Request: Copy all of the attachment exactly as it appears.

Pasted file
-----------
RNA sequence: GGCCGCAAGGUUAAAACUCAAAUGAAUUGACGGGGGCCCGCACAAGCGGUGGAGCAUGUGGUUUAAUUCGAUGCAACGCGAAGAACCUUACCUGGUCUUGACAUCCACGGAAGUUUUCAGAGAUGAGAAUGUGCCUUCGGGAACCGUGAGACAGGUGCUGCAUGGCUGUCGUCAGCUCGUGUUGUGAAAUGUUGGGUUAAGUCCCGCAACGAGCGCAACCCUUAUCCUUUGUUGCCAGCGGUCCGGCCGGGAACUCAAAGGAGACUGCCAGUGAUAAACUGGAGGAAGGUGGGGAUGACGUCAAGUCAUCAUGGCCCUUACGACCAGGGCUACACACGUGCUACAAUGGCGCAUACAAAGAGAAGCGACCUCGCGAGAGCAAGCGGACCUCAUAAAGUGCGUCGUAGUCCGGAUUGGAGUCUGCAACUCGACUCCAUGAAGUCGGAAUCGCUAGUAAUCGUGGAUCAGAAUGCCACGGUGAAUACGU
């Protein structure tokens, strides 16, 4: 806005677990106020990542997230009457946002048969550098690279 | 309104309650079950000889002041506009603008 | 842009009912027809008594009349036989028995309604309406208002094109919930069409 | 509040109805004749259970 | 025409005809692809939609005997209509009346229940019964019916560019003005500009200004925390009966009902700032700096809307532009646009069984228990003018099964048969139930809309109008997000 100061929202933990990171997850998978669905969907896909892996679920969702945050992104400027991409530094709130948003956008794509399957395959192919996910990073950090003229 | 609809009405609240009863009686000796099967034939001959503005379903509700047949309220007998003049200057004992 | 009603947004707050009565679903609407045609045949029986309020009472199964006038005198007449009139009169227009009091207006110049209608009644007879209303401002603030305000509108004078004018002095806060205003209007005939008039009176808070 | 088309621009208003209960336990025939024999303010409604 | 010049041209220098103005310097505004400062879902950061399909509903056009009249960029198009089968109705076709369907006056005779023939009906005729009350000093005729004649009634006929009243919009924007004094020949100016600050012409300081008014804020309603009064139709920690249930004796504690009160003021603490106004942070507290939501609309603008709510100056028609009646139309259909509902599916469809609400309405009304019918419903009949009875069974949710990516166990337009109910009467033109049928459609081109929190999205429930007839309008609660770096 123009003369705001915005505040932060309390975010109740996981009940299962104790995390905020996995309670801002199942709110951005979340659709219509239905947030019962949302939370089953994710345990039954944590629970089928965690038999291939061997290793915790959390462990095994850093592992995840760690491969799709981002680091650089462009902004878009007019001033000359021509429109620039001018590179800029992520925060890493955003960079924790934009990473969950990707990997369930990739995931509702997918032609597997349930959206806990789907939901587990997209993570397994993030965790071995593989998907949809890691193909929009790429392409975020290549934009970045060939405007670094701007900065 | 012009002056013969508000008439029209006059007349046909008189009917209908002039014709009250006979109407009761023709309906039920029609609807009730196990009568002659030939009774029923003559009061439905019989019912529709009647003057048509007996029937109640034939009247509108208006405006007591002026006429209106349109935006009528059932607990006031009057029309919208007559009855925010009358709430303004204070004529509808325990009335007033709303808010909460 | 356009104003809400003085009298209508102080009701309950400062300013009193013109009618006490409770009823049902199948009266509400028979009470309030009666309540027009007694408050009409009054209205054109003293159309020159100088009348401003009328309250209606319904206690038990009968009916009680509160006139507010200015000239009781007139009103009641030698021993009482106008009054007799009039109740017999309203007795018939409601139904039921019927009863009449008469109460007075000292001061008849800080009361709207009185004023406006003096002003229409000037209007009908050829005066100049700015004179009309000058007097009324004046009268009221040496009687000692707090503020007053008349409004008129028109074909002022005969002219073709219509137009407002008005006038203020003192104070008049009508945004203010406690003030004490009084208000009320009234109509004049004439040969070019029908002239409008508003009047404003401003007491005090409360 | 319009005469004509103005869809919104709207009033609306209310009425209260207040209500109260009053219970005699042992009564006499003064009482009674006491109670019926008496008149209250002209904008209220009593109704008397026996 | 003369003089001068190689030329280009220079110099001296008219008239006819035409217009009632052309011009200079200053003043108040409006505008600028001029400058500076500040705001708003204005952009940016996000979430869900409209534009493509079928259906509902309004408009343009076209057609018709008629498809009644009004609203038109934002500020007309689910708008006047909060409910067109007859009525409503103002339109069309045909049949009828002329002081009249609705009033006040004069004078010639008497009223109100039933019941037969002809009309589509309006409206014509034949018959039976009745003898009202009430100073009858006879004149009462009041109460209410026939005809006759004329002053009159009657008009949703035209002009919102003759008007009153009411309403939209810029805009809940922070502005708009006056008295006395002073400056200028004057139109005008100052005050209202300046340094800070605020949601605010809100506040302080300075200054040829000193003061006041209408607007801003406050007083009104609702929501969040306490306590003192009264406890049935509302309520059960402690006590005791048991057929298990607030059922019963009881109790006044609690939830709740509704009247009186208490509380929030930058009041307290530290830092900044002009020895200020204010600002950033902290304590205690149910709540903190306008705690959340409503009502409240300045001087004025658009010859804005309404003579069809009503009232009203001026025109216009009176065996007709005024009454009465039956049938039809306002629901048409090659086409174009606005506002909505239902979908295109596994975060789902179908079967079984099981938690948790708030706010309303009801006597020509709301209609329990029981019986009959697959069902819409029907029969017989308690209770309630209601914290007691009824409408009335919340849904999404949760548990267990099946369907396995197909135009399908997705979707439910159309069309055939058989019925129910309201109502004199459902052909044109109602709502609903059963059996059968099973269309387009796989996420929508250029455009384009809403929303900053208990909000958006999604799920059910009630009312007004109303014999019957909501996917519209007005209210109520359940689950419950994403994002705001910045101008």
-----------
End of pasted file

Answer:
RNA sequence: GGCCGCAAGGUUAAAACUCAAAUGAAUUGACGGGGGCCCGCACAAGCGGUGGAGCAUGUGGUUUAAUUCGAUGCAACGCGAAGAACCUUACCUGGUCUUGACAUCCACGGAAGUUUUCAGAGAUGAGAAUGUGCCUUCGGGAACCGUGAGACAGGUGCUGCAUGGCUGUCGUCAGCUCGUGUUGUGAAAUGUUGGGUUAAGUCCCGCAACGAGCGCAACCCUUAUCCUUUGUUGCCAGCGGUCCGGCCGGGAACUCAAAGGAGACUGCCAGUGAUAAACUGGAGGAAGGUGGGGAUGACGUCAAGUCAUCAUGGCCCUUACGACCAGGGCUACACACGUGCUACAAUGGCGCAUACAAAGAGAAGCGACCUCGCGAGAGCAAGCGGACCUCAUAAAGUGCGUCGUAGUCCGGAUUGGAGUCUGCAACUCGACUCCAUGAAGUCGGAAUCGCUAGUAAUCGUGGAUCAGAAUGCCACGGUGAAUACGU
């Protein structure tokens, strides 16, 4: 806005677990106020990542997230009457946002048969550098690279 | 309104309650079950000889002041506009603008 | 842009009912027809008594009349036989028995309604309406208002094109919930069409 | 509040109805004749259970 | 025409005809692809939609005997209509009346229940019964019916560019003005500009200004925390009966009902700032700096809307532009646009069984228990003018099964048969139930809309109008997000 100061929202933990990171997850998978669905969907896909892996679920969702945050992104400027991409530094709130948003956008794509399957395959192919996910990073950090003229 | 609809009405609240009863009686000796099967034939001959503005379903509700047949309220007998003049200057004992 | 009603947004707050009565679903609407045609045949029986309020009472199964006038005198007449009139009169227009009091207006110049209608009644007879209303401002603030305000509108004078004018002095806060205003209007005939008039009176808070 | 088309621009208003209960336990025939024999303010409604 | 010049041209220098103005310097505004400062879902950061399909509903056009009249960029198009089968109705076709369907006056005779023939009906005729009350000093005729004649009634006929009243919009924007004094020949100016600050012409300081008014804020309603009064139709920690249930004796504690009160003021603490106004942070507290939501609309603008709510100056028609009646139309259909509902599916469809609400309405009304019918419903009949009875069974949710990516166990337009109910009467033109049928459609081109929190999205429930007839309008609660770096 123009003369705001915005505040932060309390975010109740996981009940299962104790995390905020996995309670801002199942709110951005979340659709219509239905947030019962949302939370089953994710345990039954944590629970089928965690038999291939061997290793915790959390462990095994850093592992995840760690491969799709981002680091650089462009902004878009007019001033000359021509429109620039001018590179800029992520925060890493955003960079924790934009990473969950990707990997369930990739995931509702997918032609597997349930959206806990789907939901587990997209993570397994993030965790071995593989998907949809890691193909929009790429392409975020290549934009970045060939405007670094701007900065 | 012009002056013969508000008439029209006059007349046909008189009917209908002039014709009250006979109407009761023709309906039920029609609807009730196990009568002659030939009774029923003559009061439905019989019912529709009647003057048509007996029937109640034939009247509108208006405006007591002026006429209106349109935006009528059932607990006031009057029309919208007559009855925010009358709430303004204070004529509808325990009335007033709303808010909460 | 356009104003809400003085009298209508102080009701309950400062300013009193013109009618006490409770009823049902199948009266509400028979009470309030009666309540027009007694408050009409009054209205054109003293159309020159100088009348401003009328309250209606319904206690038990009968009916009680509160006139507010200015000239009781007139009103009641030698021993009482106008009054007799009039109740017999309203007795018939409601139904039921019927009863009449008469109460007075000292001061008849800080009361709207009185004023406006003096002003229409000037209007009908050829005066100049700015004179009309000058007097009324004046009268009221040496009687000692707090503020007053008349409004008129028109074909002022005969002219073709219509137009407002008005006038203020003192104070008049009508945004203010406690003030004490009084208000009320009234109509004049004439040969070019029908002239409008508003009047404003401003007491005090409360 | 319009005469004509103005869809919104709207009033609306209310009425209260207040209500109260009053219970005699042992009564006499003064009482009674006491109670019926008496008149209250002209904008209220009593109704008397026996 | 003369003089001068190689030329280009220079110099001296008219008239006819035409217009009632052309011009200079200053003043108040409006505008600028001029400058500076500040705001708003204005952009940016996000979430869900409209534009493509079928259906509902309004408009343009076209057609018709008629498809009644009004609203038109934002500020007309689910708008006047909060409910067109007859009525409503103002339109069309045909049949009828002329002081009249609705009033006040004069004078010639008497009223109100039933019941037969002809009309589509309006409206014509034949018959039976009745003898009202009430100073009858006879004149009462009041109460209410026939005809006759004329002053009159009657008009949703035209002009919102003759008007009153009411309403939209810029805009809940922070502005708009006056008295006395002073400056200028004057139109005008100052005050209202300046340094800070605020949601605010809100506040302080300075200054040829000193003061006041209408607007801003406050007083009104609702929501969040306490306590003192009264406890049935509302309520059960402690006590005791048991057929298990607030059922019963009881109790006044609690939830709740509704009247009186208490509380929030930058009041307290530290830092900044002009020895200020204010600002950033902290304590205690149910709540903190306008705690959340409503009502409240300045001087004025658009010859804005309404003579069809009503009232009203001026025109216009009176065996007709005024009454009465039956049938039809306002629901048409090659086409174009606005506002909505239902979908295109596994975060789902179908079967079984099981938690948790708030706010309303009801006597020509709301209609329990029981019986009959697959069902819409029907029969017989308690209770309630209601914290007691009824409408009335919340849904999404949760548990267990099946369907396995197909135009399908997705979707439910159309069309055939058989019925129910309201109502004199459902052909044109109602709502609903059963059996059968099973269309387009796989996420929508250029455009384009809403929303900053208990909000958006999604799920059910009630009312007004109303014999019957909501996917519209007005209210109520359940689950419950994403994002705001910045101008």